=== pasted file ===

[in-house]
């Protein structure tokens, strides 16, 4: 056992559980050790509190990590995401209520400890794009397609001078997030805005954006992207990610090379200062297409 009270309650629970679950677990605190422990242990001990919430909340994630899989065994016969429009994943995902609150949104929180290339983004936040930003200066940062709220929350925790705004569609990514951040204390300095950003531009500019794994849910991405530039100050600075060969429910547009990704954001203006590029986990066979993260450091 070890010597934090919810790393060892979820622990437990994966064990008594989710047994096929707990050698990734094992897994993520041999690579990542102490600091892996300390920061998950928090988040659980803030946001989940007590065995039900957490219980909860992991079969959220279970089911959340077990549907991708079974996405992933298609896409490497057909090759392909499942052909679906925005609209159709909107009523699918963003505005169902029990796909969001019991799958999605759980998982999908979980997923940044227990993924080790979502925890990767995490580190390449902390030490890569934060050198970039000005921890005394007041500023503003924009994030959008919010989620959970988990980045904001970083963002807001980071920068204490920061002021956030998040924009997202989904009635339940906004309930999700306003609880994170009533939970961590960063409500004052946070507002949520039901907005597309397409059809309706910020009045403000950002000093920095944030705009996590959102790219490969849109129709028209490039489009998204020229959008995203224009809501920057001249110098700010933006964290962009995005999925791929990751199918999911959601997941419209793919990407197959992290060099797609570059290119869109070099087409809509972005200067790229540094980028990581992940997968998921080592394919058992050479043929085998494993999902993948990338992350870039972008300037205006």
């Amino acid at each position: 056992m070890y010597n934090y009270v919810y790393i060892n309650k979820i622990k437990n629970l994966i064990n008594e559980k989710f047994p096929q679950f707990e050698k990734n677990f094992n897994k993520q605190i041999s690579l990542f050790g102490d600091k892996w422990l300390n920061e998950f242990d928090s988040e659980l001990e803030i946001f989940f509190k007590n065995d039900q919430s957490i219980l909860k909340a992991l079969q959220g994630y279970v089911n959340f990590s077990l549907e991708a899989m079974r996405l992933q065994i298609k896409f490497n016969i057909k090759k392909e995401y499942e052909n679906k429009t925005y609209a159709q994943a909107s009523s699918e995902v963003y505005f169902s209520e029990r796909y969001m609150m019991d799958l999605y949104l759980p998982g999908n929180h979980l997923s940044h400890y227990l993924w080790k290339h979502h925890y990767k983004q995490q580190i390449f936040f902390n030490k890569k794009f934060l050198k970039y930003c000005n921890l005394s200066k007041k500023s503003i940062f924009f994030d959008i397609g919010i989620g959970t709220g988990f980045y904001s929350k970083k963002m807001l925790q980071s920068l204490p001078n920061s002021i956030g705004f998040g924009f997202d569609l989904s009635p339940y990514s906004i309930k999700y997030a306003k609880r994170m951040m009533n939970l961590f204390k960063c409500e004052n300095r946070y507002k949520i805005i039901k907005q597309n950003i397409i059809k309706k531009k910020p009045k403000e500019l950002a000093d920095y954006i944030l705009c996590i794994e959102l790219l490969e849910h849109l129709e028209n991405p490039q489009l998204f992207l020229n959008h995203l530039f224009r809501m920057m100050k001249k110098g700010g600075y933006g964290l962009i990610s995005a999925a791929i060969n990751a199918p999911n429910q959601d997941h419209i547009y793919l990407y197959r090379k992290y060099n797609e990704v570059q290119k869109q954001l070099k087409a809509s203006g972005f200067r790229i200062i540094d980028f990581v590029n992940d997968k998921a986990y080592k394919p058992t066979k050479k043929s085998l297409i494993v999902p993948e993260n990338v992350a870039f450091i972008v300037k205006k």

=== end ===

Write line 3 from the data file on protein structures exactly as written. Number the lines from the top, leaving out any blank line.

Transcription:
């Amino acid at each position: 056992m070890y010597n934090y009270v919810y790393i060892n309650k979820i622990k437990n629970l994966i064990n008594e559980k989710f047994p096929q679950f707990e050698k990734n677990f094992n897994k993520q605190i041999s690579l990542f050790g102490d600091k892996w422990l300390n920061e998950f242990d928090s988040e659980l001990e803030i946001f989940f509190k007590n065995d039900q919430s957490i219980l909860k909340a992991l079969q959220g994630y279970v089911n959340f990590s077990l549907e991708a899989m079974r996405l992933q065994i298609k896409f490497n016969i057909k090759k392909e995401y499942e052909n679906k429009t925005y609209a159709q994943a909107s009523s699918e995902v963003y505005f169902s209520e029990r796909y969001m609150m019991d799958l999605y949104l759980p998982g999908n929180h979980l997923s940044h400890y227990l993924w080790k290339h979502h925890y990767k983004q995490q580190i390449f936040f902390n030490k890569k794009f934060l050198k970039y930003c000005n921890l005394s200066k007041k500023s503003i940062f924009f994030d959008i397609g919010i989620g959970t709220g988990f980045y904001s929350k970083k963002m807001l925790q980071s920068l204490p001078n920061s002021i956030g705004f998040g924009f997202d569609l989904s009635p339940y990514s906004i309930k999700y997030a306003k609880r994170m951040m009533n939970l961590f204390k960063c409500e004052n300095r946070y507002k949520i805005i039901k907005q597309n950003i397409i059809k309706k531009k910020p009045k403000e500019l950002a000093d920095y954006i944030l705009c996590i794994e959102l790219l490969e849910h849109l129709e028209n991405p490039q489009l998204f992207l020229n959008h995203l530039f224009r809501m920057m100050k001249k110098g700010g600075y933006g964290l962009i990610s995005a999925a791929i060969n990751a199918p999911n429910q959601d997941h419209i547009y793919l990407y197959r090379k992290y060099n797609e990704v570059q290119k869109q954001l070099k087409a809509s203006g972005f200067r790229i200062i540094d980028f990581v590029n992940d997968k998921a986990y080592k394919p058992t066979k050479k043929s085998l297409i494993v999902p993948e993260n990338v992350a870039f450091i972008v300037k205006k």